Abstract TMP56: Differential Effect of Left versus Right White Matter Hyperintensity Burden on Functional Decline

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Background: We previously showed that overall brain white matter hyperintensity volume (WMHV) was associated with accelerated long-term functional decline. Asymmetry of brain dysfunction may disrupt brain network efficiency. We hypothesized that greater left-right WMHV asymmetry was associated with functional trajectories.

Methods: In the Northern Manhattan MRI study, participants had brain MRI with axial T1, T2, and fluid attenuated inversion recovery sequences, with baseline interview and examination. Volumetric WMHV distribution across 14 brain regions (brainstem, cerebellum, and bilateral frontal, occipital, temporal, and parietal lobes, and bilateral anterior and posterior periventricular white matter) was determined separately by combining bimodal image intensity distribution and atlas based methods.. Participants had annual functional assessments with the Barthel index (BI, range 0-100) over a mean of 7.3 years. Generalized estimating equations models estimated associations of regional WMHV and regional left-right asymmetry with baseline BI and change over time, adjusted for baseline medical risk factors, sociodemographics, and cognition, and stroke and myocardial infarction during follow-up.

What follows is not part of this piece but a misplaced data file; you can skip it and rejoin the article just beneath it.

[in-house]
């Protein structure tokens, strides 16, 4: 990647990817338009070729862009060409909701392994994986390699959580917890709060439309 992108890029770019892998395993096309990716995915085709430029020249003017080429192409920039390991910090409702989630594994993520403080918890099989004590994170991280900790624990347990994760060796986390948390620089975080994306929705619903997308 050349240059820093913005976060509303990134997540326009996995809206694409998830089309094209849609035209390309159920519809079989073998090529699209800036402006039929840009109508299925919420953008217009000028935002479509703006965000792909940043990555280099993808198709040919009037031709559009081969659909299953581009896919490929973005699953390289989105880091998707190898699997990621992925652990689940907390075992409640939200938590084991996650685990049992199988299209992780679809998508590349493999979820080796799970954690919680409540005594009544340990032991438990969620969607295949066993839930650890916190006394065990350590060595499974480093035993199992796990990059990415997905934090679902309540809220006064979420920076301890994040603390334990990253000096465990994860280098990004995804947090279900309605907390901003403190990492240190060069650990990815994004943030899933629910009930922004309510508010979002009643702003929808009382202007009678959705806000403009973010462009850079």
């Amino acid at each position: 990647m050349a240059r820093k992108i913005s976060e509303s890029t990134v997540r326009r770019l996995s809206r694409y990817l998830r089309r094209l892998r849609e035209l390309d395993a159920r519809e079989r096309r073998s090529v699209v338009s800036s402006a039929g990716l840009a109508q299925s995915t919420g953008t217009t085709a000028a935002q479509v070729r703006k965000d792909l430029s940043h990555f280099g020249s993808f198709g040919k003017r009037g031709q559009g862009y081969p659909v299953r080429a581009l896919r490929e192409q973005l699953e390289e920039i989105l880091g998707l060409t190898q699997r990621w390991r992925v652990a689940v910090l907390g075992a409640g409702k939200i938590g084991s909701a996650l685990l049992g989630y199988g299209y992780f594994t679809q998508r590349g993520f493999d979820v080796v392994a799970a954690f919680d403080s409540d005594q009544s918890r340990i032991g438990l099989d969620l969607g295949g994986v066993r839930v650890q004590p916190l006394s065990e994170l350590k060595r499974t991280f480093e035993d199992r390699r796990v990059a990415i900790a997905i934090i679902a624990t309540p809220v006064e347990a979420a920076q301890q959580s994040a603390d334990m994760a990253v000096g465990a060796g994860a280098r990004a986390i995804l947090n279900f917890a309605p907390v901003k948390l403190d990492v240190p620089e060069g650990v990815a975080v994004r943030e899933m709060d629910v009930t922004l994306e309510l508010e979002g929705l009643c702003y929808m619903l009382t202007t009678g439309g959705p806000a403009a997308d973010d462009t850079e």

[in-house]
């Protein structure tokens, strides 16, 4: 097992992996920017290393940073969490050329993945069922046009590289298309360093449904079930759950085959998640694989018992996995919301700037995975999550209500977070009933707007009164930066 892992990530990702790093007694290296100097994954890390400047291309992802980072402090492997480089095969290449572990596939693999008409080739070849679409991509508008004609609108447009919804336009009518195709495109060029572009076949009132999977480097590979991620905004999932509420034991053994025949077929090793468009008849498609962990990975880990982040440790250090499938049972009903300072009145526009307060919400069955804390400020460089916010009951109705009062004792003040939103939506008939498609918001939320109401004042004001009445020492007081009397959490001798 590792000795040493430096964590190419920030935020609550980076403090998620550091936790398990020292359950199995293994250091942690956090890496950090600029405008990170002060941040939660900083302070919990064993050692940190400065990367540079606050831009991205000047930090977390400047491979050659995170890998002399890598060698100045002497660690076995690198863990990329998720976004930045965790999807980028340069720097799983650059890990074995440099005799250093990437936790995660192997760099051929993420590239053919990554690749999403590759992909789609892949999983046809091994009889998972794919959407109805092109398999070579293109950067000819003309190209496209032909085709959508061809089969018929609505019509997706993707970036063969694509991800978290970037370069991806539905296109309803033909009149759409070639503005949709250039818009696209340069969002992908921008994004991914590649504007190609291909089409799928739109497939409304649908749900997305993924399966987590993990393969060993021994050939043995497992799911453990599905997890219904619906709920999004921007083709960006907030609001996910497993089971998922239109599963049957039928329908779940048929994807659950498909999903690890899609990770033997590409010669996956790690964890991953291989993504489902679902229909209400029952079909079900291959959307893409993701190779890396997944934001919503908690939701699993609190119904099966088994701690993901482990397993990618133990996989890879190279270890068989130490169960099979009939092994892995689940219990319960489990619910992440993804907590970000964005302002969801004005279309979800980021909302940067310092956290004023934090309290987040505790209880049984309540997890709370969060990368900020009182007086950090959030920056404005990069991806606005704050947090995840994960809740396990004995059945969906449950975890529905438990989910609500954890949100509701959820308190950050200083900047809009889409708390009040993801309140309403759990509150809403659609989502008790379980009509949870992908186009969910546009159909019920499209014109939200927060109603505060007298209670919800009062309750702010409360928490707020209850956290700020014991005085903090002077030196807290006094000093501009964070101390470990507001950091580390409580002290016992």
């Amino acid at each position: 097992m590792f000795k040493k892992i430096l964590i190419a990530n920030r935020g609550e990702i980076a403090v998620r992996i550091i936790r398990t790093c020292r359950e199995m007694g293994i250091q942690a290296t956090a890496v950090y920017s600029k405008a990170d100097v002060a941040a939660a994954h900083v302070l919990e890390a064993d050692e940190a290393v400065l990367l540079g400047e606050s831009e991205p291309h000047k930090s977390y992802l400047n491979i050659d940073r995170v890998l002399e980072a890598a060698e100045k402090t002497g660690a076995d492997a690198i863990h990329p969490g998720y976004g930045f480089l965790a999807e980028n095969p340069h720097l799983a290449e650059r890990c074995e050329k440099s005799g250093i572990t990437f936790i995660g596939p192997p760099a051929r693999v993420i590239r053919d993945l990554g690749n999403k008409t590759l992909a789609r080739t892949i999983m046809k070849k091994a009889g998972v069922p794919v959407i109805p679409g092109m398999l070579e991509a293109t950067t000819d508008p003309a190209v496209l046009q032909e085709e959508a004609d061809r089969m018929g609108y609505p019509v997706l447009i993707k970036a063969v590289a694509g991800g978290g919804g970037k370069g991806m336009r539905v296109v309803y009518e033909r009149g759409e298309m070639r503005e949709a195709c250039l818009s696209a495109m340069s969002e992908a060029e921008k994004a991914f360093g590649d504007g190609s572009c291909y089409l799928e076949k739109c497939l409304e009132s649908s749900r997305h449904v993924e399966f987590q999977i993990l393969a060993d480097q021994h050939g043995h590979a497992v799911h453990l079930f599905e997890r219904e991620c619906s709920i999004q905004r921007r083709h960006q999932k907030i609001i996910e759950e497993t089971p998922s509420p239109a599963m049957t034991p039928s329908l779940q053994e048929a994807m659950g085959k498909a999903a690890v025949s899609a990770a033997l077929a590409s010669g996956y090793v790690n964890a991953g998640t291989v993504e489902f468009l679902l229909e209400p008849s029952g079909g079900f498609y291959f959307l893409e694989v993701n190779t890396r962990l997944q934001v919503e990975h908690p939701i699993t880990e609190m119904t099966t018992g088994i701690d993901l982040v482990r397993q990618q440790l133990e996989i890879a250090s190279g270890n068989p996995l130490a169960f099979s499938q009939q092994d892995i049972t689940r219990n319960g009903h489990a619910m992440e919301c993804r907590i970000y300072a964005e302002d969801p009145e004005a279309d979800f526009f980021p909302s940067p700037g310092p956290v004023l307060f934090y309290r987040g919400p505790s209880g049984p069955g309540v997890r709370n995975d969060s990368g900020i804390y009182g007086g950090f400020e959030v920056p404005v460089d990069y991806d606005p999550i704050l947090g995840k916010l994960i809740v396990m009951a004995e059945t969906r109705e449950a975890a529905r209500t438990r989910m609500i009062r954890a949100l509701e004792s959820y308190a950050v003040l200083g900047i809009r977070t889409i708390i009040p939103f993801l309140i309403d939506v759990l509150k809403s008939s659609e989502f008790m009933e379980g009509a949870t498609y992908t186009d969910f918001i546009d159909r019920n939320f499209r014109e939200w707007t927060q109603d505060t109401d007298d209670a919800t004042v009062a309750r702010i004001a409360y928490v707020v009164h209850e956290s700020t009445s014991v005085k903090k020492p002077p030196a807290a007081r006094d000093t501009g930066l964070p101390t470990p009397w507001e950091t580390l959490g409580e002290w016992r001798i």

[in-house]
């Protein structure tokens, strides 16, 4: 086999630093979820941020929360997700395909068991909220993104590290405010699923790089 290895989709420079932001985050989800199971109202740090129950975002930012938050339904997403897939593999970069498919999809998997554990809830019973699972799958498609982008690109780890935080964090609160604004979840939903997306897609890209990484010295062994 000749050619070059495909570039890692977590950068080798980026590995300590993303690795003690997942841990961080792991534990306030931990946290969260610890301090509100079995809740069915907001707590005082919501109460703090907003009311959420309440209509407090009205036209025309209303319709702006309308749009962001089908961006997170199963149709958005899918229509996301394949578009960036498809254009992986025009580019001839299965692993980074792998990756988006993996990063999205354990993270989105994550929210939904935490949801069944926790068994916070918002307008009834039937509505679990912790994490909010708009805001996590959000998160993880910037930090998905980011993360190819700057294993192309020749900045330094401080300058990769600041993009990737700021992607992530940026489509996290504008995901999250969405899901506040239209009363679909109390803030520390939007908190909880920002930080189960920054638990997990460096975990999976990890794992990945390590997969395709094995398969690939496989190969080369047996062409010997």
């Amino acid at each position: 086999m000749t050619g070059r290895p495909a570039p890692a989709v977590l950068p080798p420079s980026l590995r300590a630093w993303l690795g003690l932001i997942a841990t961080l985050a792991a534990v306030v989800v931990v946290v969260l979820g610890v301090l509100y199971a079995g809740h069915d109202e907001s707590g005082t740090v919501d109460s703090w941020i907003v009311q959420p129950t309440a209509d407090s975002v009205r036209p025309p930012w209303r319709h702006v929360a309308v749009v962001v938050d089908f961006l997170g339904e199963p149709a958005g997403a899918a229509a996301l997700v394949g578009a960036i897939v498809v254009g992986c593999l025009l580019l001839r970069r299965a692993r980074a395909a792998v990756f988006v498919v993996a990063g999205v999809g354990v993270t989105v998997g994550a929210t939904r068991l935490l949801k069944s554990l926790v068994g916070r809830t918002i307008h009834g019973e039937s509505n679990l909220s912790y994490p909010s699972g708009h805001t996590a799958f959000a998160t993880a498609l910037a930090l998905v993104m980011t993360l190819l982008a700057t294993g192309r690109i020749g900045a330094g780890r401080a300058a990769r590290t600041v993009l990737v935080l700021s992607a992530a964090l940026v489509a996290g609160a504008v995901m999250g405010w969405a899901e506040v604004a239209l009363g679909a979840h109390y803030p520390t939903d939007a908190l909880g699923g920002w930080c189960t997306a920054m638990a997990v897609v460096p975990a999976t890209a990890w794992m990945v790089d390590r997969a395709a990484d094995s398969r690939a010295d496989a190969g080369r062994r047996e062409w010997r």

Results: Among 1195 participants, mean age was 71 (SD 9) years, 39% were male, 67% had hypertension and 19% diabetes. Greater WMHV asymmetry in the frontal lobes (-3.53 BI points per unit greater WMHV on the right compared to left, 95% CI -0.18, -6.88) and whole brain (-7.23 BI points, 95% CI 0.07, -14.54) was associated with lower overall function. Greater WMHV asymmetry in the frontal lobes (-0.74 additional BI points per year per unit greater WMHV on the right compared to left, 95% CI 0.05, -1.54) and parietal lobes (1.11 additional BI points per year, 95% CI 0.30, 1.93) was independently associated with accelerated functional decline. Periventricular WMHV asymmetry was not associated with function.

Conclusions: In this large population-based study with long-term repeated measures of function, greater regional WMHV asymmetry was associated with lower function and functional decline, especially with greater WMHV on the right. In addition to global WMHV, WHMV asymmetry may be an important predictor of long-term functional decline.

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